- Mondelez walks away after takeover attempt is rejected
- Hershey said to demand that price talks begin at $125 a share
The latest failed acquisition of Hershey Co. has renewed the chocolate maker’s reputation as a company that can’t be bought.
After Mondelez International Inc. abandoned merger discussions on Monday, Hershey shares suffered their worst decline in almost 14 years and left investors with a familiar taste. For years, Hershey has been the subject of takeover speculation. And for years, deal talks have sputtered and died.
The most recent rejection came after Mondelez proposed sweetening its offer to $115 a share, according to a person familiar with the situation. That was 18 percent higher than the stock’s price before deal talks were disclosed in June, but Hershey wanted to start the discussions at $125, said the person, who asked not to be identified because the negotiations were private. Turmoil at the Hershey Trust, the nonprofit organization that controls the company, also hampered merger talks.
Hershey, already struggling with shifting consumer tastes and an ill-fated expansion into China, may now have also scared away future suitors.
“We do not believe another bidder is likely to emerge for Hershey,” Chris Growe, an analyst at Stifel Financial Corp., said in a report. “We believe Mondelez’s challenge in pursuing Hershey will likely dissuade other buyers from attempting a transaction.”
No Path Forward
Mondelez’s initial $107-a-share offer in cash and stock would have valued Hershey at about $23 billion. Hershey’s board said on June 30 that it unanimously rejected that bid. Talks continued, but Mondelez said on Monday that it saw “no actionable path forward toward an agreement.”
The announcement sent Hershey shares down as low as $98.75 in New York, a 12 percent plunge that erased much of their recent rally. The stock had climbed 25 percent this year through Monday’s close, with most of that gain coming when news of Mondelez’s approach became public.
Ending the pursuit of Hershey brought some relief to Mondelez investors, who may have been concerned about a takeover battle. Shares of the Deerfield, Illinois-based company rose as much as 4.8 percent to $44.09 in New York.
Mondelez Chief Executive Officer Irene Rosenfeld, who saw the deal as a chance to create the world’s largest candy company, lamented that the two sides couldn’t reach an agreement.
“Combining our two iconic American companies would create an industry leader with global scale in snacking and confectionery,” she said in Monday’s statement. “While we are disappointed in this outcome, we remain disciplined in our approach to creating value, including through acquisitions.”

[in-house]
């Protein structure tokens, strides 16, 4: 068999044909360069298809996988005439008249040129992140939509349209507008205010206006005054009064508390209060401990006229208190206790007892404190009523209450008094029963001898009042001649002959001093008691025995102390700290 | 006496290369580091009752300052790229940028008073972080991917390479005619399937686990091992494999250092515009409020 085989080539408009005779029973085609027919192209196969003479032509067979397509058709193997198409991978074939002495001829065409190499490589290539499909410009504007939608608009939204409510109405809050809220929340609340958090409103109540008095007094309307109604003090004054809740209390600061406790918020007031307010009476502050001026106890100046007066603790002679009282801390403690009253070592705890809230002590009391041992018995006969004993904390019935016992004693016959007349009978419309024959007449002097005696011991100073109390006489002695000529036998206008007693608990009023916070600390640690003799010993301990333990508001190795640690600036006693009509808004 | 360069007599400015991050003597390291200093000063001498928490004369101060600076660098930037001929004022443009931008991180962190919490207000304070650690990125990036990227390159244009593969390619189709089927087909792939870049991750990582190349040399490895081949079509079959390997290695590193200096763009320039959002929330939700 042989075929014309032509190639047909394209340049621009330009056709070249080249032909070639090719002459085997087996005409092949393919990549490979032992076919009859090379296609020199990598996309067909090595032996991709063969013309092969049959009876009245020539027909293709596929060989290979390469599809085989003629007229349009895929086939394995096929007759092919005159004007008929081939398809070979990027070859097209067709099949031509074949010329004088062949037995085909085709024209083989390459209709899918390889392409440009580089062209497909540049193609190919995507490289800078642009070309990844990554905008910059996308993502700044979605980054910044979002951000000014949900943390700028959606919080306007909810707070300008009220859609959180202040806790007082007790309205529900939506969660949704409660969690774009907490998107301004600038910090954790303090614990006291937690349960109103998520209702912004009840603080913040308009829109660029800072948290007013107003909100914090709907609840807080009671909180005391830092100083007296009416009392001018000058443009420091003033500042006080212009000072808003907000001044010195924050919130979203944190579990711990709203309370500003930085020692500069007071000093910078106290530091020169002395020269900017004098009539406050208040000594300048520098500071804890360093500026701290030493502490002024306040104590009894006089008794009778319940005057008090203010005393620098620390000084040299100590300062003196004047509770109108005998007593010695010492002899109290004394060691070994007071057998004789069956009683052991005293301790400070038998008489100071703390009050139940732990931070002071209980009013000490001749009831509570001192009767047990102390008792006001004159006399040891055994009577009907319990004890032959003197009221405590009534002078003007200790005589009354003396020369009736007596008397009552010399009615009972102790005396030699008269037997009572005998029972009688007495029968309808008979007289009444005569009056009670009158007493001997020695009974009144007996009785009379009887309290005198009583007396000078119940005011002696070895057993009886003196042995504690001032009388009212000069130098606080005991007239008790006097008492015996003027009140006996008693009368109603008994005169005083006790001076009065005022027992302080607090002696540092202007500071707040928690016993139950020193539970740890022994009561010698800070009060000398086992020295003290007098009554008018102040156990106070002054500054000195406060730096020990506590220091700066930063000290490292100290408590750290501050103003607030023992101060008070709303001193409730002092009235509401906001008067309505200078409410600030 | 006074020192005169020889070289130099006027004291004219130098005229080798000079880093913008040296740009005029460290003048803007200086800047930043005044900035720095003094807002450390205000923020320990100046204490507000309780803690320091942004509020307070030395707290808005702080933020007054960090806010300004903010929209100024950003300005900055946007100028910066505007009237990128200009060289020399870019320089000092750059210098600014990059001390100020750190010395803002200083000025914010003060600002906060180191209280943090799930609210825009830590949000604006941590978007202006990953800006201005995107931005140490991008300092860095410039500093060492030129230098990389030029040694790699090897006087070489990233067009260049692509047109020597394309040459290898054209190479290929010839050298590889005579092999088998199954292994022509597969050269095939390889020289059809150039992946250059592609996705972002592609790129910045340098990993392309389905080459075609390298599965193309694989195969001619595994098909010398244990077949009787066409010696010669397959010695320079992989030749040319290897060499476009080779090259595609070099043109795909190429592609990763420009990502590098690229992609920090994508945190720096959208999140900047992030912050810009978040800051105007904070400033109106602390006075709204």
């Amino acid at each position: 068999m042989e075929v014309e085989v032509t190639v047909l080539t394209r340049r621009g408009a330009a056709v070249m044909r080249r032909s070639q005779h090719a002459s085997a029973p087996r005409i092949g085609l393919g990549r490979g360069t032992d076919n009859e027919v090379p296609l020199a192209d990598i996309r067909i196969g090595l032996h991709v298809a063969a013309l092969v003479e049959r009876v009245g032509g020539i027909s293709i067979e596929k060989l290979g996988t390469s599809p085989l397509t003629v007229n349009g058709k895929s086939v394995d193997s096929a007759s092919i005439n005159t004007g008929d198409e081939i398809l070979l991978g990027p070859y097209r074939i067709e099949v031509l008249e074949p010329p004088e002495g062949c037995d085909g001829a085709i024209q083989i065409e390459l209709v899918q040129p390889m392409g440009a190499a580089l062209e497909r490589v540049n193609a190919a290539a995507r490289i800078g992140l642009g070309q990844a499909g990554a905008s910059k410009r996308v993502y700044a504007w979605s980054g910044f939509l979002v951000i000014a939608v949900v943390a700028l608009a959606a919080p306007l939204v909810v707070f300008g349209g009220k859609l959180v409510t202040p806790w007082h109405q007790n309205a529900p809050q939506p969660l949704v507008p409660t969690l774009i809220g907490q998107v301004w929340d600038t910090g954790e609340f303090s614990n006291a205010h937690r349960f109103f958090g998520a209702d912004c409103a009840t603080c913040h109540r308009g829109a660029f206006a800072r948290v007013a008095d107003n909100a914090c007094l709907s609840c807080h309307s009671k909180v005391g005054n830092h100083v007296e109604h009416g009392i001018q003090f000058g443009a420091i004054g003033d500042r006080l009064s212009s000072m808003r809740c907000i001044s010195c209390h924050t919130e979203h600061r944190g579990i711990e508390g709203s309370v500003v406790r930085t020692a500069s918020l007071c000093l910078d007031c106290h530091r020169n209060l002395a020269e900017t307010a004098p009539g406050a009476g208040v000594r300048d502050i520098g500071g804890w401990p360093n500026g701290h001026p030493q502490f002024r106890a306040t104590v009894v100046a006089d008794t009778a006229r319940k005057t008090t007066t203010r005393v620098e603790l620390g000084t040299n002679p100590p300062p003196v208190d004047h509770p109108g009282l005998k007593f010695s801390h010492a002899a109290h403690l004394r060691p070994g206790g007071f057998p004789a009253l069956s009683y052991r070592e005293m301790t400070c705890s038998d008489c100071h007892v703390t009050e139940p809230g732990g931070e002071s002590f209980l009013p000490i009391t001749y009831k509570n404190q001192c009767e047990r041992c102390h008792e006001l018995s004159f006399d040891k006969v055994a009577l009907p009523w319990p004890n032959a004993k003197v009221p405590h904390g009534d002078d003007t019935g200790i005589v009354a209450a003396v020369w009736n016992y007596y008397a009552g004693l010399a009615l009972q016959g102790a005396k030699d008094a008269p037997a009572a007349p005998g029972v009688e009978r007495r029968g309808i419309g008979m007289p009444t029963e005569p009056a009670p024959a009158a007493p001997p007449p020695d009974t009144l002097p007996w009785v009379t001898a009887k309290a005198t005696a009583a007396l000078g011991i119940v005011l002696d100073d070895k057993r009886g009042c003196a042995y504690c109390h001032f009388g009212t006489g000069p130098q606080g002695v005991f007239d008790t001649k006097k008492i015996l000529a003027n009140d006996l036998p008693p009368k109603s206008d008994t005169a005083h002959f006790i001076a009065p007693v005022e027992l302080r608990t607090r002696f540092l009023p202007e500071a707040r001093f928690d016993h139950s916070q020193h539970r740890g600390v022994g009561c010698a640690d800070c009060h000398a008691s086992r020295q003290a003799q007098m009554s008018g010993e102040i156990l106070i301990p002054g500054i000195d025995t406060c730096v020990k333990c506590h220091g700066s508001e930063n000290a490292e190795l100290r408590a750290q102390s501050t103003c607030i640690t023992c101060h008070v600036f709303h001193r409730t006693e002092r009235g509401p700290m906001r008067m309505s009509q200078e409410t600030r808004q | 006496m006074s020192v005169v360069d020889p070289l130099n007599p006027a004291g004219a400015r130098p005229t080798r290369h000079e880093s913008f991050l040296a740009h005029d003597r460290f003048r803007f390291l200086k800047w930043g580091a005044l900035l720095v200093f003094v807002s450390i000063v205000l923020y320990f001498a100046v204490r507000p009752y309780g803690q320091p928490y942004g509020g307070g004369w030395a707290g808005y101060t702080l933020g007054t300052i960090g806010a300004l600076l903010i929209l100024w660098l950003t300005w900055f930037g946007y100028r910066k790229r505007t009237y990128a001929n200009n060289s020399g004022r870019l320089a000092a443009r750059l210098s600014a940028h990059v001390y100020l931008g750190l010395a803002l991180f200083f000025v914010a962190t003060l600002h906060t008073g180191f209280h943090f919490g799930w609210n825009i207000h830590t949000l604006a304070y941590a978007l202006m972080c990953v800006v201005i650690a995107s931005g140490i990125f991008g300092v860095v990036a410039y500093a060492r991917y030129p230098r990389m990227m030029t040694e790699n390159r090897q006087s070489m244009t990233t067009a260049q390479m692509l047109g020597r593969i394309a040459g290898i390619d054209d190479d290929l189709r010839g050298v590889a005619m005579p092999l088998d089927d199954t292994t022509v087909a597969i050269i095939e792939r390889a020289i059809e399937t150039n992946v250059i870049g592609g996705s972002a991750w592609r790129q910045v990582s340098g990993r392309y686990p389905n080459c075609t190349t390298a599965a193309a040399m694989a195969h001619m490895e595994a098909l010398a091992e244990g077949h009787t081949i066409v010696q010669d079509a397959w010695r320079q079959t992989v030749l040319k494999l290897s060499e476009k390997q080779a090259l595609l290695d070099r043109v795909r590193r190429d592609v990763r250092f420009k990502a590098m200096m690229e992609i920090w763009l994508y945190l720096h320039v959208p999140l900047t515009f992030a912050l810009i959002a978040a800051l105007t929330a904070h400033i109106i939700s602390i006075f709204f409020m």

The merger would have given Mondelez a bigger share of the domestic market -- a weak spot for the maker of Oreos and Triscuits. Hershey generated almost 90 percent of its revenue in North America last year, with the majority of that coming from selling chocolate in the U.S. Mondelez, meanwhile, has suffered from currency fluctuations and slowing overseas economies.
“The strategic fit with Mondelez was pretty compelling,” Bloomberg Intelligence analyst Ken Shea said. “Not a lot of other companies can do that kind of combination.”
Hershey owns the Cadbury license in the U.S., while Mondelez sells the candy in the rest of the world. Unifying that brand was considered part of the rationale for the merger.
But when Hershey snubbed the $107-a-share bid in June, it said that the offer “provided no basis for further discussion between Mondelez and the company.” Though Mondelez was willing to raise the price by $8 a share, Hershey demanded at least $125, said the person with knowledge of the matter. The Wall Street Journal previously reported on the negotiations.
Then there’s the Hershey Trust. The $12 billion charity organization is in flux, with many of its directors headed for the exits. Hershey didn’t want to even consider a transaction with Mondelez until the charity’s board is reconstituted next year, another person familiar with the situation said.
The trust, which runs Hershey Entertainment & Resorts Co., controls about 81 percent of the chocolate company’s voting shares. It also operates the Milton Hershey School, which educates underprivileged children. After facing accusations of lavish spending in recent years, the charity reached a deal in July with the Pennsylvania attorney general to reform its management practices. That agreement called for three board members to retire by the end of the year, with two more stepping down by end of 2017.
The trust has scuttled takeovers in the past. Nestle and Wm. Wrigley Jr. Co. both made offers to buy the company in 2002 before being rebuffed. The trust also has stood between Hershey and a deal with Cadbury, which was ultimately acquired by Kraft Foods.
Another wrinkle: The Pennsylvania attorney general has the right to review a deal to acquire Hershey. That’s because the trust is legally obligated to continue financing the Milton Hershey School. Because the organization is supported by profits from the chocolate company, the state can try to stop a sale if it determines that school funding is threatened.
To entice Hershey and its stakeholders, Mondelez offered some unusual concessions with its bid. The suitor pledged to keep the combined company in Hershey, Pennsylvania, and retain the Hershey name, according to the Journal. With the trust’s recent upheaval, Mondelez may have felt like it picked the right time to pounce. It wasn’t.
Mondelez “misread the situation,” Pablo Zuanic, an analyst at Susquehanna International Group, said in a report. “In hindsight to us, it looks poorly planned.”